Chosing a formal or informal voice is often arbitrary; in many circumstances, readers will accept either. But whichever you choose, you should maintain it consistently throughout a composition. Notice how the voice in the following passage seems to shift from formal to informal and back to formal. As a result, the reader gets mixed signals about the writer's attitude.
If a person has no computer experience, shopping for a personal computer is very frustrating - primarily because the novice and the sales personnel do not use the same vocabulary. A salesperson will toss off a lot of stuff about memory, hard disks, and menus. And the novice will stand by nodding wisely but without a clue. This problem could be overcome if sales personnel were taught to explain in non-technical terms the capabilities of the equipment they sell.
A consistent voice - either informal or formal - makes clear the writer's attitude.
If you have no computer experience, shopping for a personal computer is a nightmare - primarily because the computer-impaired and the salespeople do not speak the same language. A salesperson will toss off a lot of stuff about memory, hard disks, and menus. And you will stand there nodding like an idiot but without a clue. This problem could be overcome if salespeople were taught to speak in plain English.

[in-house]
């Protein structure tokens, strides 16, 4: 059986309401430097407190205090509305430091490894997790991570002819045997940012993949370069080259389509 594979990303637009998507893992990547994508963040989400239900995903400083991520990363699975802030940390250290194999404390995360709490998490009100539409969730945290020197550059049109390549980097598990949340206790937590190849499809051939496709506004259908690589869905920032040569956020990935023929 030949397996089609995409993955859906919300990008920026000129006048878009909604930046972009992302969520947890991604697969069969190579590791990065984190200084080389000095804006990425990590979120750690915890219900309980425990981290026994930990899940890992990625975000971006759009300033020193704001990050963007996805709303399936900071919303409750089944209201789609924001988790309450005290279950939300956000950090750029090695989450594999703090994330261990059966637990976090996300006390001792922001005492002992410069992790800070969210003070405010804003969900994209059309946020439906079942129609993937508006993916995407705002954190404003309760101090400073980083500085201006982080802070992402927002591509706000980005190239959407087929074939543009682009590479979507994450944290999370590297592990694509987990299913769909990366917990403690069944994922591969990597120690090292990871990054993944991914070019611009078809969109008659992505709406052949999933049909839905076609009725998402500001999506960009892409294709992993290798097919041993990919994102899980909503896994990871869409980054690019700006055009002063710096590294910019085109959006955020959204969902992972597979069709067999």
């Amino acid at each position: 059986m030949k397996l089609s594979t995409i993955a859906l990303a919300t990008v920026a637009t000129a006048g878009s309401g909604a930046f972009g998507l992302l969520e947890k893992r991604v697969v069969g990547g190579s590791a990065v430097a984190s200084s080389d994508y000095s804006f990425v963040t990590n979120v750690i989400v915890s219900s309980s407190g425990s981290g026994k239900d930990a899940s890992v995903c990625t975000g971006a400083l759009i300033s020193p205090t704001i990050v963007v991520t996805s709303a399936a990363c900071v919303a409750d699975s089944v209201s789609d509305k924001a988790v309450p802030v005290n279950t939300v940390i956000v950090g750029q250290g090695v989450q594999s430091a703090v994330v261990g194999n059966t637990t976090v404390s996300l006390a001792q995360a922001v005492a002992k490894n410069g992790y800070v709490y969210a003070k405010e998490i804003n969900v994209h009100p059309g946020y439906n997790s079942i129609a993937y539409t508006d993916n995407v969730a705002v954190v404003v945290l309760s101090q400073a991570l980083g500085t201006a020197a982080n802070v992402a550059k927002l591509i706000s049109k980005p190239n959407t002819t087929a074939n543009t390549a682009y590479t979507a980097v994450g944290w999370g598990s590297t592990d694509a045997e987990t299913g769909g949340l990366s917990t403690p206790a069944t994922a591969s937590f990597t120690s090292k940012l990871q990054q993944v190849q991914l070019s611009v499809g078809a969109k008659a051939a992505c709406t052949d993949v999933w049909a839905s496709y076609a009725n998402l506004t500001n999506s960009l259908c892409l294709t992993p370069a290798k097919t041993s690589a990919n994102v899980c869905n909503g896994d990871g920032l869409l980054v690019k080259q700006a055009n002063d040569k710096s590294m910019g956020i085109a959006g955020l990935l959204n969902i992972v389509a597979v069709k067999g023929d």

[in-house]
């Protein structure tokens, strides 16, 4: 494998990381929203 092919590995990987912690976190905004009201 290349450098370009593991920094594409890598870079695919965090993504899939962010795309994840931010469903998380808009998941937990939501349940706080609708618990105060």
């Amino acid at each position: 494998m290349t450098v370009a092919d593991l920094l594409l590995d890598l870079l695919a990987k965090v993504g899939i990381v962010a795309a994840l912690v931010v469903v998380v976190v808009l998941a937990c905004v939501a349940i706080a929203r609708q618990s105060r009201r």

If a person has no computer experience, shopping for a personal computer is very frustrating - primarily because the novice and the sales personnel do not use the same vocabulary. A salesperson will casually discuss memory, hard disks and menus. And the novice will stand by nodding wisely but understanding nothing. This problem could be overcome if sales personnel were taught to explain in non-technical terms the capabilities of the equipment they sell.
Remember that when you adopt a voice, you should maintain it consistently throughout a composition. Otherwise, your reader will not know how to react.
EXERCISE: Revise ONE of the following passages to make the formality of the vocabulary consistent.
There are few afficionados of checkers. Most people think of checkers as a game for small fries. But this game can bring jollity and challenge even to the intelligentsia. Players can toil for years trying to divine the moves and can cram from hundreds of tomes that contain the lore of checkers masters. The competition at times gets fierce; it's no place for sissies with butterflies. One game played by virtuosos lasted seven hours and thirty minutes only to end in a draw.
You'll love the yummy cuisine you find all over New Orleans - especially the seafood. The oysters in an elegant cafe like Antoine's can be the piece de resistance of a lavish supper - something that will really fill the bill. Whenever you're looking for a bellyful of sumptuous chow, you might consider the trout Veronique at the Hotel Ponchartrain or the shrimp remoulade at Arnaud's.